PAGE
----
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DanishEdit

 
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EtymologyEdit

From Old Norse alfr, from Proto-Germanic *albiz.

NounEdit

alf c (singular definite alfen, plural indefinite alfer)

  1. fairy
  2. elf

DeclensionEdit

Derived termsEdit

ReferencesEdit


DutchEdit

EtymologyEdit

From Middle Dutch alf, from Old Dutch *alf, from Proto-Germanic *albiz, ultimately from Proto-Indo-European *albʰós. Doublet with Dutch elf (elf), a modern borrowing from English.

PronunciationEdit

  • IPA(key): /ɑlf/
  • (file)
  • Hyphenation: alf
  • Rhymes: -ɑlf

NounEdit

alf m (plural alven, diminutive alfje n, feminine alve)

  1. a type of folkloristic humanoid or spirit; an elf

SynonymsEdit

  • (mythical being): elf

Derived termsEdit


Middle DutchEdit

EtymologyEdit

From Old Dutch *alf, from Proto-Germanic *albiz.

NounEdit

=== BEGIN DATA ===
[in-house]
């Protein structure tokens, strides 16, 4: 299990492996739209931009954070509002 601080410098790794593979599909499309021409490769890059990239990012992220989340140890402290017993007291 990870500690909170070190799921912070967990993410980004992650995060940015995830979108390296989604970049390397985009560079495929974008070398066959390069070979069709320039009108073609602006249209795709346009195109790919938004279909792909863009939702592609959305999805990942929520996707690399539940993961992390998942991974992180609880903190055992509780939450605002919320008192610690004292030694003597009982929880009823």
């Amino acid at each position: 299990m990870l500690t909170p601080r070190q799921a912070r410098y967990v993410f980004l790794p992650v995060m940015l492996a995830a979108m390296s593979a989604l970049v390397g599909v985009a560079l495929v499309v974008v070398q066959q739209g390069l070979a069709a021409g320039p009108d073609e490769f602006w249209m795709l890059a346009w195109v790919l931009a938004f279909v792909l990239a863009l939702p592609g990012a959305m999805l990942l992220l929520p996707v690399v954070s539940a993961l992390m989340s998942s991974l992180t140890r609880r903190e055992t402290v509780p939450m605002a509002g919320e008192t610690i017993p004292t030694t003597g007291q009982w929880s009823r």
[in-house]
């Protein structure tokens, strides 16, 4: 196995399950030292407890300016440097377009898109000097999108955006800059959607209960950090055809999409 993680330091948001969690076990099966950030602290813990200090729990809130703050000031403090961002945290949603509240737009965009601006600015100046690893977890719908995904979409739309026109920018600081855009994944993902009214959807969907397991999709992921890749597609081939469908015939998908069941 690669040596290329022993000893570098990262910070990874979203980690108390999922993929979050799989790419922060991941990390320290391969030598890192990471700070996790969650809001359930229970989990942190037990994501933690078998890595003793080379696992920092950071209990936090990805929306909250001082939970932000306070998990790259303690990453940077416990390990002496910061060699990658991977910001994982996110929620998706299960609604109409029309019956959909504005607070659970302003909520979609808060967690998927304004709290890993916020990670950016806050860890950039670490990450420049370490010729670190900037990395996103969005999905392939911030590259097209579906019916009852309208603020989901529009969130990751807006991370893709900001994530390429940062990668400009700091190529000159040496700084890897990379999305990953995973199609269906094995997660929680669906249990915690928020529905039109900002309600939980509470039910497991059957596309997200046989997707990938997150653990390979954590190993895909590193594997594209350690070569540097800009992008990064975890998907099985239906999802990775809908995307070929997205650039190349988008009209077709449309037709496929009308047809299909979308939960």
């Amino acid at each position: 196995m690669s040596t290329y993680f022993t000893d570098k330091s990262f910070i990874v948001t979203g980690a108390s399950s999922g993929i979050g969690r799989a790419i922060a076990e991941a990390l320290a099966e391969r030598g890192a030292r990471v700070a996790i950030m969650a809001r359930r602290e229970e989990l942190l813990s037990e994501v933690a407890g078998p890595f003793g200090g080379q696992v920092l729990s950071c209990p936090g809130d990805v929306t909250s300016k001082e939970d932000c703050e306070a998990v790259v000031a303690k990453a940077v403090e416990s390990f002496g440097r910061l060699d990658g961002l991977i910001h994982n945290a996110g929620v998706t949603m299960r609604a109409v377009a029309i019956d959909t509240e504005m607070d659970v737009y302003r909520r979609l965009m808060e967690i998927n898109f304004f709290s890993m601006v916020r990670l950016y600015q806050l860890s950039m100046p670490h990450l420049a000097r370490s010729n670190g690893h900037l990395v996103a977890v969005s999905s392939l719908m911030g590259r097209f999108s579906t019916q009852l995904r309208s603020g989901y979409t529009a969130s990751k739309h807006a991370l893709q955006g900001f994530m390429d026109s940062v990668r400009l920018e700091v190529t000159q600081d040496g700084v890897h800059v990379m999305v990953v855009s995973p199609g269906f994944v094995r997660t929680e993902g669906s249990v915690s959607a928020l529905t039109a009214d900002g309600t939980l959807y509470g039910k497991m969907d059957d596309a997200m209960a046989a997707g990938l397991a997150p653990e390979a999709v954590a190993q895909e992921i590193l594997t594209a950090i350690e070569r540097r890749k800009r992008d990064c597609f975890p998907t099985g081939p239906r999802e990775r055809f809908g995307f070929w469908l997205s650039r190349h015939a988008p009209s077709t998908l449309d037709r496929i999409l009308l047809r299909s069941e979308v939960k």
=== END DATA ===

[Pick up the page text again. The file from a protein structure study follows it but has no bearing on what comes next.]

alf m

  1. elf, evil spirit

InflectionEdit

This noun needs an inflection-table template.

DescendantsEdit

Further readingEdit

  • alf”, in Vroegmiddelnederlands Woordenboek, 2000
  • alf”, in Middelnederlandsch Woordenboek, 1929

Old SaxonEdit

EtymologyEdit

From Proto-Germanic *albiz.

NounEdit

alf m

  1. elf

DeclensionEdit



SwedishEdit

EtymologyEdit

From Old Norse alfr, from Proto-Germanic *albiz.

NounEdit

alf c

  1. elf; Alternative spelling of alv

Usage notesEdit

  • The word alf (alfven, alfver) turned into alv (alven, alver) in the 1906 spelling reform. Somehow, the old form also lives on, but now with different inflected forms.

DeclensionEdit

Declension of alf 
Singular Plural
Indefinite Definite Indefinite Definite
Nominative alf alfen alfer alferna
Genitive alfs alfens alfers alfernas

VilamovianEdit

Vilamovian cardinal numbers
 <  10 11 12  > 
    Cardinal : alf
    Ordinal : alfty

PronunciationEdit

NumeralEdit

ȧlf

  1. eleven

West FrisianEdit

NumeralEdit

alf

  1. Alternative form of alve